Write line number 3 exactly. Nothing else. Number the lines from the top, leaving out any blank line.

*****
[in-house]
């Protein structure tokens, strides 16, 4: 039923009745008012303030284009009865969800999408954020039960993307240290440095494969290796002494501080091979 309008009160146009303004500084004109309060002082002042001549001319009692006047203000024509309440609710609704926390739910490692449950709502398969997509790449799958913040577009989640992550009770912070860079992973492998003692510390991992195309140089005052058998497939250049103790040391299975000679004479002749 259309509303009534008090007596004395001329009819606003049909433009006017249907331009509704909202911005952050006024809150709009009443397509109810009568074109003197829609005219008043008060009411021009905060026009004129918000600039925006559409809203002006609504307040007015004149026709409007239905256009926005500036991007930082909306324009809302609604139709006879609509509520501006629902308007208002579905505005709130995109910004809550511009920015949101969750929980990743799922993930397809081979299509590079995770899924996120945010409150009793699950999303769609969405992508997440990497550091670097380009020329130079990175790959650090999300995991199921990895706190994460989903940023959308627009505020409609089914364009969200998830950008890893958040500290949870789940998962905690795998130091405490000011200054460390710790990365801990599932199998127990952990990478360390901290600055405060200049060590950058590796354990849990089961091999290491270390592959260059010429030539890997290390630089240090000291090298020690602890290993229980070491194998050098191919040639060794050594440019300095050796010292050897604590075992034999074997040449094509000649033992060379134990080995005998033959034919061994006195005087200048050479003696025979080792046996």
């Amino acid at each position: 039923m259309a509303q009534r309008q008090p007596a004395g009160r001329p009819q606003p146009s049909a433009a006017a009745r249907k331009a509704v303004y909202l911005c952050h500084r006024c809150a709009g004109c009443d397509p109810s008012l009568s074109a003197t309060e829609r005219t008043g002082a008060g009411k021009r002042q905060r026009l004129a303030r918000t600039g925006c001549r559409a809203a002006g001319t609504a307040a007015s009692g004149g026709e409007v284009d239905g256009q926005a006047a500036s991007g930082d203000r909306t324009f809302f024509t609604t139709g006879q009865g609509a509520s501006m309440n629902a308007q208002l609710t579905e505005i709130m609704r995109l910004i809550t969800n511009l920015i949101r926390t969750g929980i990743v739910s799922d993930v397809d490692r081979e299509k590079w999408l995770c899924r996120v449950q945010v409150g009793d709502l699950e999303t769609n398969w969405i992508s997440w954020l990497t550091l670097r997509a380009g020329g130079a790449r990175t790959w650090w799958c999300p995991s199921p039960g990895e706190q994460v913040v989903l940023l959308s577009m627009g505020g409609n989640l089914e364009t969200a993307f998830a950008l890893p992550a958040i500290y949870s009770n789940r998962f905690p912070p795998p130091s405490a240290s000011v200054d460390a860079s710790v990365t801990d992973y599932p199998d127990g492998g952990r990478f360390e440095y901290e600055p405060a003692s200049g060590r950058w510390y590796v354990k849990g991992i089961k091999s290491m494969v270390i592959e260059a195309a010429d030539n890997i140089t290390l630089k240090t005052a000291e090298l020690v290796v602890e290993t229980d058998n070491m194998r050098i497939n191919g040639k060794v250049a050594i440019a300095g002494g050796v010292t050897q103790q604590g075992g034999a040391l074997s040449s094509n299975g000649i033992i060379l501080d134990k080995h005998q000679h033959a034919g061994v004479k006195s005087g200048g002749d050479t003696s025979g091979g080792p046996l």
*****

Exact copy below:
């Amino acid at each position: 039923m259309a509303q009534r309008q008090p007596a004395g009160r001329p009819q606003p146009s049909a433009a006017a009745r249907k331009a509704v303004y909202l911005c952050h500084r006024c809150a709009g004109c009443d397509p109810s008012l009568s074109a003197t309060e829609r005219t008043g002082a008060g009411k021009r002042q905060r026009l004129a303030r918000t600039g925006c001549r559409a809203a002006g001319t609504a307040a007015s009692g004149g026709e409007v284009d239905g256009q926005a006047a500036s991007g930082d203000r909306t324009f809302f024509t609604t139709g006879q009865g609509a509520s501006m309440n629902a308007q208002l609710t579905e505005i709130m609704r995109l910004i809550t969800n511009l920015i949101r926390t969750g929980i990743v739910s799922d993930v397809d490692r081979e299509k590079w999408l995770c899924r996120v449950q945010v409150g009793d709502l699950e999303t769609n398969w969405i992508s997440w954020l990497t550091l670097r997509a380009g020329g130079a790449r990175t790959w650090w799958c999300p995991s199921p039960g990895e706190q994460v913040v989903l940023l959308s577009m627009g505020g409609n989640l089914e364009t969200a993307f998830a950008l890893p992550a958040i500290y949870s009770n789940r998962f905690p912070p795998p130091s405490a240290s000011v200054d460390a860079s710790v990365t801990d992973y599932p199998d127990g492998g952990r990478f360390e440095y901290e600055p405060a003692s200049g060590r950058w510390y590796v354990k849990g991992i089961k091999s290491m494969v270390i592959e260059a195309a010429d030539n890997i140089t290390l630089k240090t005052a000291e090298l020690v290796v602890e290993t229980d058998n070491m194998r050098i497939n191919g040639k060794v250049a050594i440019a300095g002494g050796v010292t050897q103790q604590g075992g034999a040391l074997s040449s094509n299975g000649i033992i060379l501080d134990k080995h005998q000679h033959a034919g061994v004479k006195s005087g200048g002749d050479t003696s025979g091979g080792p046996l």